Markets have been relatively quiet today. Not a whole lot of headline news shaking things up. CZ23 corn has been range bound over the last month between that 4.80-5.00 mark. Beans on the other hand have traded well over a dollar range this past month with concerns on supply, weather, and increased export demand.

Here in Ohio, corn was rated 79% gd/ex compared to a 58% average and beans were 76% gd/ex in this week’s crop progress with 59% being the average. After seeing strong wheat yields this summer, I’m curious to see if we’ll have the same luck going into fall for corn and beans. IN and IL have made quite the comeback on their crop progress ratings, but after a cross-country midwestern road trip this past week to the Half Century of Progress show, I was not overly impressed with the corn and beans out there. Time will tell once the combines start rolling though.

I’ll be at the Hardin County fair on Tuesday serving up pork tenderloin sandwiches. Stop by and say hello if you’re in that neck of the woods! Hope you all have a safe and fun Labor Day weekend! Go Bucks!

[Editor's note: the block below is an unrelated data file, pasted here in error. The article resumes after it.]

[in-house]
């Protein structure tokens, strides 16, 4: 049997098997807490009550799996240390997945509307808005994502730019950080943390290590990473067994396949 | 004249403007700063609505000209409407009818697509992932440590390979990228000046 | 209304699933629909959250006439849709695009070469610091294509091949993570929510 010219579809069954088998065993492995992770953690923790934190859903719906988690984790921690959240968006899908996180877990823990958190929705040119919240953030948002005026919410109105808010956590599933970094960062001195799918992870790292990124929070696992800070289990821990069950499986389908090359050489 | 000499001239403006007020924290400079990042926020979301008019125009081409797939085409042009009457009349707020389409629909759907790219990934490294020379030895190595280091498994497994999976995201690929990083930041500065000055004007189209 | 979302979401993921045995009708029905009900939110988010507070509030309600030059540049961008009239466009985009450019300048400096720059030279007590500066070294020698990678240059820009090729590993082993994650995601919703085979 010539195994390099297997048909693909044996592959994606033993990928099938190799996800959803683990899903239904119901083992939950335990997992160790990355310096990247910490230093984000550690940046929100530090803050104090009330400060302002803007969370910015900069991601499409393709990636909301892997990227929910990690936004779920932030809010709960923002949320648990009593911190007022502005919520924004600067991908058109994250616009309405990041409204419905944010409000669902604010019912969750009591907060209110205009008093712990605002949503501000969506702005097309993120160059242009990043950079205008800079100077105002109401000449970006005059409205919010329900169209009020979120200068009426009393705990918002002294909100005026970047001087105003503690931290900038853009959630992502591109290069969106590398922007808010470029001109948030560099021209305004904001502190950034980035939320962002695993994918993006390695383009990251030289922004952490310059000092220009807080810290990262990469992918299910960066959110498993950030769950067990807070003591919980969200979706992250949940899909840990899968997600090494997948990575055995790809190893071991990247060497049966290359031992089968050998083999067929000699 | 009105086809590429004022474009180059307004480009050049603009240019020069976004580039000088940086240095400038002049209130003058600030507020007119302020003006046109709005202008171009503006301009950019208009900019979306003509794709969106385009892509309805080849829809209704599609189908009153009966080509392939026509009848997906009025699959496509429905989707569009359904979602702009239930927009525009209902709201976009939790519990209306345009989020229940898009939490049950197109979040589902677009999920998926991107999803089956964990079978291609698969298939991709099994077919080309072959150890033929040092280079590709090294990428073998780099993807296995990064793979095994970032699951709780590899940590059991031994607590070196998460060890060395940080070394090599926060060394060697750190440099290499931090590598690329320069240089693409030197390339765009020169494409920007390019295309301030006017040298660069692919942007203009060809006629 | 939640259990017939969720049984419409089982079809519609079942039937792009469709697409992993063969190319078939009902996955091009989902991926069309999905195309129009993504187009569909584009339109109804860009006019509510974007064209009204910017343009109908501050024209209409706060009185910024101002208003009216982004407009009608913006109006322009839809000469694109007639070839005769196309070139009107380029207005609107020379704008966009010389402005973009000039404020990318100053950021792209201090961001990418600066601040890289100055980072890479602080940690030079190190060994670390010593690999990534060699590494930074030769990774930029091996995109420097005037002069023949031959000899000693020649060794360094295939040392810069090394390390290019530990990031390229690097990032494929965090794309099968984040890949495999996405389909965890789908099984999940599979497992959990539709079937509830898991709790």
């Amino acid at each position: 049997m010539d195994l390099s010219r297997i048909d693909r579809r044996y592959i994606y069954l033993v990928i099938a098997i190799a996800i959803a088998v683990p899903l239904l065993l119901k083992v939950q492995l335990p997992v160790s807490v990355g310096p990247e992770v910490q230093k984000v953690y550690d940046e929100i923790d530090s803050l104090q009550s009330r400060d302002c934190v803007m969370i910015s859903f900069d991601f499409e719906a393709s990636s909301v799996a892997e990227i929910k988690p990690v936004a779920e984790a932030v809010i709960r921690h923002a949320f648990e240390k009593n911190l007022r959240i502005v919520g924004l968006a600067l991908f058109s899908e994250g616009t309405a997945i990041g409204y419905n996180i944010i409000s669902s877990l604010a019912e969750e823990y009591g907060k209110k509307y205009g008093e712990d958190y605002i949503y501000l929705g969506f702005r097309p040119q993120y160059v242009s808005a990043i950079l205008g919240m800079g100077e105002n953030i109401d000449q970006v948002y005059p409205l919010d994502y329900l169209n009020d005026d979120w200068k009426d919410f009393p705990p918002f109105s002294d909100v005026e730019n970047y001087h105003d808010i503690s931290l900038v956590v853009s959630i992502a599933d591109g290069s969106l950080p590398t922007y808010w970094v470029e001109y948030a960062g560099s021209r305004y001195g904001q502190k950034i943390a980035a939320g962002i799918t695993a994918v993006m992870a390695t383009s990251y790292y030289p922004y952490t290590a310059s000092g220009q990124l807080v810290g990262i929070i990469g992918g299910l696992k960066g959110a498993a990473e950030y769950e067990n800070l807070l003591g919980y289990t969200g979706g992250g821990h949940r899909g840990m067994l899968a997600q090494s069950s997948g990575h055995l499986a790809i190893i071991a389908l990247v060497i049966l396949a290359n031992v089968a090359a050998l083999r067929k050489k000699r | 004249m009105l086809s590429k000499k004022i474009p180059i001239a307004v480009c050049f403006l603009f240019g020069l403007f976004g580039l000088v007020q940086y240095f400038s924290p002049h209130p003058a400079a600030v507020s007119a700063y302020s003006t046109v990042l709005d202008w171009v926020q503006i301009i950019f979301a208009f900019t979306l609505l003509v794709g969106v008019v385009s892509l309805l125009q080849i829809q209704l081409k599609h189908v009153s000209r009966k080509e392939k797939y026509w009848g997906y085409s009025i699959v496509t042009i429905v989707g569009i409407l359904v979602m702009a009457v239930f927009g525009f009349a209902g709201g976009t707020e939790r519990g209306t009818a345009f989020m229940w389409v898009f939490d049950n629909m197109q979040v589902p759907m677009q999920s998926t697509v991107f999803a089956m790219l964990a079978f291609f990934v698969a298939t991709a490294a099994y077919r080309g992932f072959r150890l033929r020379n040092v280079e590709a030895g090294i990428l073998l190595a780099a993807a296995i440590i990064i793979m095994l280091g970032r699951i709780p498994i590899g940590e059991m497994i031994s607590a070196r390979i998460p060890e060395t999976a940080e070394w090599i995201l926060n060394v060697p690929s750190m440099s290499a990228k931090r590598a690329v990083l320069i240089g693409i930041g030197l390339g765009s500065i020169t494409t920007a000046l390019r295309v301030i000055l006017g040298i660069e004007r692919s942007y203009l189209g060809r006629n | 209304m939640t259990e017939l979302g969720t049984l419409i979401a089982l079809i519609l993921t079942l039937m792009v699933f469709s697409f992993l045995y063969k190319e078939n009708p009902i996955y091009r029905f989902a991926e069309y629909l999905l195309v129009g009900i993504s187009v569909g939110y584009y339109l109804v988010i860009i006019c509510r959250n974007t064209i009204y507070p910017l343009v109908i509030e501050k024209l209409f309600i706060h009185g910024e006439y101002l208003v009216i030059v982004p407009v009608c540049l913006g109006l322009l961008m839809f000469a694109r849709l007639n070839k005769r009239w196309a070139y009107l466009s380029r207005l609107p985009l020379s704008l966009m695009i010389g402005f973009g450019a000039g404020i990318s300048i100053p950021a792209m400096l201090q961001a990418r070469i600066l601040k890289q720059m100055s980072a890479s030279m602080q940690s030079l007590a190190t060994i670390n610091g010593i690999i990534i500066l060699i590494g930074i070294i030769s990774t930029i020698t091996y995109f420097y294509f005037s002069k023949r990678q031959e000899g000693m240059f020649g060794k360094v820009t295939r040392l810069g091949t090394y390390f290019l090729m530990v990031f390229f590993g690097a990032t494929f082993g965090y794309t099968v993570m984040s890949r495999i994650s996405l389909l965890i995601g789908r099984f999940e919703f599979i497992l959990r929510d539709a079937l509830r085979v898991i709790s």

Lou Baughman
Grain Merchandiser, Kenton (Region 1)

Another month bites the dust, and we move closer to harvest. I have seen a couple of bean fields start to change. Markets seem to be range bound as the basis weakens. Weather for the next seven days will be hot and dry, because of this the debate on US yields continue. More than likely, drought conditions will increase next week. Right now, the U.S. has 45% of corn country and 40% of bean country in a drought. We have had some flash sales, but export sales are very low for this time of year.

Have a safe Labor Day weekend and enjoy the Hardin County Fair.

Will Gase
Grain Merchandiser, Upper Sandusky (Region 2)

Good afternoon and happy Friday… it’s been a couple of weeks since I have written anything. The calendar has turned to September which typically means bean harvest is right around the corner. This year, however, it seems that crops are every bit of 2 weeks behind. We might not see bean harvest get into full swing until the last couple days of the month. For the month of August, cash and new crop corn both lost roughly 30¢ each. Cash beans lost 22¢; however new crop beans picked up nearly 40¢. Wheat is down big as cash has lost 60+ cents and the 2024 crop has lost 50+.